I remember the first time I heard the name "Les Anderson." A bunch of Wichita State University communication majors were sitting around on campus, talking about classes they planned to take. Several people warned me: watch out for Les Anderson. He was tough. He had a murderous grading scale. It was nearly impossible to get an A.
They weren't kidding. But he wasn't tough just to be a tyrant. From his teaching sprang a fleet of incredible, successful journalists, writers, editors, broadcasters, public relations experts, advertisers, non-profit professionals...I could go on and on. Most importantly, he created a legion of people who wanted to make a difference in the world. The greatest gift Les gave to them all? He believed in them, cared about them for their own personal stories as well as the stories they told for class assignments or in the pages of his hometown newspaper.
Les was my teacher. My boss. My mentor. My conscience. My champion. My friend. When I started college, I never thought I'd make it as a reporter. I intended to major in PR or advertising. Truthfully, I never thought I'd be much good at anything. But Les pushed me to keep at it. He saw in me potential I never saw in myself. He hired me as a reporter for the award-winning newspaper he published in Valley Center, Kan. He encouraged me to apply for an internship at a major metropolitan daily I thought I had no chance at getting. And he was the first person I told when I found out I'd landed that coveted city desk intern position at the St. Louis Post-Dispatch.
He made a few contacts and paved the way for me getting my first post-college full-time job at the St. Joseph News-Press, where I helped start the paper's new Atchison, Kan., bureau. That's where I met my now-husband Tim.
If it weren't for Les, I don't know what I'd be doing. I probably never would have stepped foot in a newsroom. Which means I probably never would've met Tim. (And I might never have known that you shouldn't say "over" when you mean "more than"...and I could rattle off those editing-related Les-isms for hours.)
It sounds so trite to say that I wouldn't be where I am today if it weren't for Les. He wouldn't have been keen on anything trite.
Les kept a sign in his office during my time at WSU. It said: No Whining. I felt like whining over the weekend -- it's not fair, I'm so sad, life stinks -- after hearing he had died Friday night. But he wouldn't have liked that either.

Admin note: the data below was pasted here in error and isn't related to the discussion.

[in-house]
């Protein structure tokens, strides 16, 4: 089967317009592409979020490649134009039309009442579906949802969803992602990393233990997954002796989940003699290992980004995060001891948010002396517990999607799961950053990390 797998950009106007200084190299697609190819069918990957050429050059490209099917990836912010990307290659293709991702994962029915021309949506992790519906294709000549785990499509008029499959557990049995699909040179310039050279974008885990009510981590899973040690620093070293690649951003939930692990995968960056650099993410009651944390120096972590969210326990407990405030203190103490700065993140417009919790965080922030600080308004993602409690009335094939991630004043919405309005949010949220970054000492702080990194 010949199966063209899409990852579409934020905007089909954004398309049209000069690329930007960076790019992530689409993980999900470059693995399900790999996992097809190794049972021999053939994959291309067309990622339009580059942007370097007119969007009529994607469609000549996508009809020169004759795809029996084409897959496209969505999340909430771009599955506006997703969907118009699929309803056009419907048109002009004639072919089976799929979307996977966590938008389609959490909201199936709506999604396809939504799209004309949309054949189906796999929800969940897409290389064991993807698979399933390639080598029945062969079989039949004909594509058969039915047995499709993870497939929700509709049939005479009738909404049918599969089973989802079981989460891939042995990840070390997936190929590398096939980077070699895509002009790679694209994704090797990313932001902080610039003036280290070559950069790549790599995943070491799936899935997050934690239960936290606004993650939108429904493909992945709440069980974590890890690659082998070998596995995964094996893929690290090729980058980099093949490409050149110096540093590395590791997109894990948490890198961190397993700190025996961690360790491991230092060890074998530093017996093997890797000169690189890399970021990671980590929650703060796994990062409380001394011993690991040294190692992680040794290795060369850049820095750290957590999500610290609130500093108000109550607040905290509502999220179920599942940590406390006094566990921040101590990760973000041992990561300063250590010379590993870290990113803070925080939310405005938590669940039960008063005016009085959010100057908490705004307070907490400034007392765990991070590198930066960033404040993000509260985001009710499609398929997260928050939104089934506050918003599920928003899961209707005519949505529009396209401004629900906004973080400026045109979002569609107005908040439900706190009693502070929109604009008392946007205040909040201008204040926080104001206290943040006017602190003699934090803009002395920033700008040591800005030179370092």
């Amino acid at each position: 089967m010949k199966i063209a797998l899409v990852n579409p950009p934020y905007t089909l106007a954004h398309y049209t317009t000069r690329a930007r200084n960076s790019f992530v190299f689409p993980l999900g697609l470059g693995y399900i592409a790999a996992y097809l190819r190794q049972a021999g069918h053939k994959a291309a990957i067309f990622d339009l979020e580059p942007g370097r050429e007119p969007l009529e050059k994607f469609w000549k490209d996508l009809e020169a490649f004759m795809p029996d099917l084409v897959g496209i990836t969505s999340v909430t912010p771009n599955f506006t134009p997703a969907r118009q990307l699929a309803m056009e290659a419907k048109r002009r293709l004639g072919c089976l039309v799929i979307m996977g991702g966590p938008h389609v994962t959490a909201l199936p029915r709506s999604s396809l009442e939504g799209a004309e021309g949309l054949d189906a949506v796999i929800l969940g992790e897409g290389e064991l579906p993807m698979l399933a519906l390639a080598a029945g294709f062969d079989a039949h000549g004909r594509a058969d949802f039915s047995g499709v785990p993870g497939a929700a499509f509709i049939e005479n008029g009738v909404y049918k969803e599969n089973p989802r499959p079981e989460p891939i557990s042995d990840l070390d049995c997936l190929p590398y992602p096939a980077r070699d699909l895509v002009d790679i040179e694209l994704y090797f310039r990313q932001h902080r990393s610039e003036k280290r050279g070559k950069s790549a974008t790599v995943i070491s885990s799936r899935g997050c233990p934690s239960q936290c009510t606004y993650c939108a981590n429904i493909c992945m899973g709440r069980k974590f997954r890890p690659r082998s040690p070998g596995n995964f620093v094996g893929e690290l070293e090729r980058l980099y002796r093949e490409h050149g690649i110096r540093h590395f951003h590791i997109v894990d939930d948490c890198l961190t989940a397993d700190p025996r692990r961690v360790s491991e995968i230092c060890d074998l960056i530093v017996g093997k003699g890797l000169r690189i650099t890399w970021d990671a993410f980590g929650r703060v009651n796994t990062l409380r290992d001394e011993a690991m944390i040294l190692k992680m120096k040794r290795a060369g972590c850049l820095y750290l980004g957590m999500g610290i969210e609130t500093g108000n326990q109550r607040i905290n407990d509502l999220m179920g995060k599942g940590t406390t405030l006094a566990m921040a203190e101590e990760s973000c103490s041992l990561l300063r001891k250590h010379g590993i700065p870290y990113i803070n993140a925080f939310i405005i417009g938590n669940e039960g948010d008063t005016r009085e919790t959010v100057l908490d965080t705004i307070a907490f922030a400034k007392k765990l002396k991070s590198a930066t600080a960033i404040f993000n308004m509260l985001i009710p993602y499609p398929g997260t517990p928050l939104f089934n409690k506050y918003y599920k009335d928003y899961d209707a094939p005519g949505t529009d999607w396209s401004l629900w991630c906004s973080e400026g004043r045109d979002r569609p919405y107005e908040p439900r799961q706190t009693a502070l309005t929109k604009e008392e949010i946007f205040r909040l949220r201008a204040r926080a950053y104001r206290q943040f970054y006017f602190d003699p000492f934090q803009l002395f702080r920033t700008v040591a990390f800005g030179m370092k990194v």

Les lived a life of service: to education, to community, to family, to friends, to students like me. I vow to avoid the words "very" and "really" in my writing. I'll try not to whine. And I'll never forget what this amazing, dedicated man meant to me and thousands of others. It was an honor and privilege to sit in his newsroom on production day, putting the paper to bed; to stay up until 2 a.m., working on an editing layout in hopes of avoiding the wrath of his red pen; and to meet in his office years after my graduation, laughing and catching up on our lives.
Les called me AP -- my initials in college as well as the initials of the Associated Press Stylebook we followed in our reporting classes. It was a term of endearment. It was a poke at my obsession with proper grammar and style. It was another connection between us.
I'm not AP anymore. When I left the newspaper world for other publishing endeavors, I always felt the tiniest bit guilty, as though I were somehow letting down Les. I told this to a college friend when we were texting this morning. He said, "You never let him down. Les' gift was that he believed in you as a person, not just a journalist."
As he was so much more to us than simply a college professor, we were more to him than kids in a classroom. We were the future of his passions for learning and sharing and growing. While the future seems so bleak without him, I take some comfort in knowing his spirit lives on in the thoughts and actions and successes of all those he touched.
Les Anderson 1948-2011
Click here for the Wichita Eagle obituary
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